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#MBFWCT17 does not dissapoint

Fashion
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The Mercedes-Benz Fashion Week 2017 resumed yesterday at Salt River Studios in Cape Town. Picture: Jason Boud
Cape Town – Take two of Mercedes Benz Fashion Week (#MBFWCT17) opened on Friday at the Salt River Studios in Cape Town, and the venue and designers did not disappoint. 

It was a day that celebrated Africa’s multitude ways of interpreting fashion. The Intern by David Tlale opened the first day of fashion week. The Intern is a design competition that trained five designers under Tlale’s tutorship. 

After the show on Friday, Ntando Ngwenya was announced the winner and Tlale’s new assistant designer for a year. “I don't know how to feel now that I won. I've never won anything in my life,” Ngwenya told ANA after the show. Day one continued with collections from (afro.mod.trends.) whose take on the 1920s was channelled at Africa and Great Gatsby-inspired. 

The collection juxtaposed vintage elegance with traditional African prints. The theme of African Renaissance continued with Ituen Basi’s walk in the streets of Lagos. 

Using strong structured palettes with hues of Nigerian accented fabric, the collection was a crowd pleaser. Mille Collines' Swahili inspired black girl magic collection included models wearing white, sheer, and sneakers. The everyday wear showed a culmination of cultures – African, Persian, and Arab influences – which where articulated with kanga wear and hand-woven hats. 

“We become one” was the title of the collection, which by definition serves as an example of how “the world is coming together and how interpretations of culture are coming together today”. 

Fashion Revolution, an ethical group fashion show from local designers, made their debut at the MBFWCT. White fabric Ts with writing made the audience stop for a moment to read the message that clothes where trying to speak to us.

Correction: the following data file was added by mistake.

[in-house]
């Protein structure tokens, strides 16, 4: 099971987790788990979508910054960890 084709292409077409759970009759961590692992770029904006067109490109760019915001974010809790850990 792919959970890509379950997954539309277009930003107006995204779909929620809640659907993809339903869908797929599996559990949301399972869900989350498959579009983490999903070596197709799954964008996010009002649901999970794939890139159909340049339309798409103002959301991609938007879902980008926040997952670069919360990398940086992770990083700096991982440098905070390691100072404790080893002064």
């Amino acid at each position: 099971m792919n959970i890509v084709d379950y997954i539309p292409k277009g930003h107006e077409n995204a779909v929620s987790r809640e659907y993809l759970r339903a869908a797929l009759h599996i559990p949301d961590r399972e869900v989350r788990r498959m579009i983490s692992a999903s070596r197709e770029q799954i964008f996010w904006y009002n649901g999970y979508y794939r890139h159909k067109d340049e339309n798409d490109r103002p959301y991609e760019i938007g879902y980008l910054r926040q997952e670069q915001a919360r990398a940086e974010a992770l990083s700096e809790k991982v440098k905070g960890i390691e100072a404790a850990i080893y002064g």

“PLASTIC IS NOT TRASH” was evidently the most remembered, as it speaks directly to the social responsibility that waste can be recycled and reused. But for the designers it can used to create a piece of fashion. 

African royalty, from Imprint ZA, stayed true to their ethos and left a mark with statements on the white Ts, including Change maker, Fast fashion = game over, Rise women rise, Awaken, Stop wanting, DOWNsize, UPgrade, I AM THE REVOLUTION, Unconscious, What's your footprint?, and Grey is the new black. 

The show closed with a trip to Maputo with Taibo Bacar's Muthiana orera, meaning Made in Mozambique. The collection is 100 percent made in Mozambique by Mozambicans. This collection truly captured the theme of the night. The African Renaissance of young black African designers whose take on fashion successfully incorporates the engineering of high fashion but maintains the authentic wealth of African design, color, culture, identity, and complex character. 

All of which was seen in Bacar’s presentation, which portrayed multiple scenes of black women – the driving force that carries the continent. African Fashion International (AFI) chairwoman Precious Moloi-Motsepe spoke to ANA about the 10th anniversary of AFI and what significant social and economic impact it has made on the continent. "Fashion is an eco-system and an art form that people enjoy,” she said. 

AFI supports young designers and their businesses and continues to educate young aspiring designers about the fashion business through their fast-track graduate program, Moloi-Motsepe said. 

ANA
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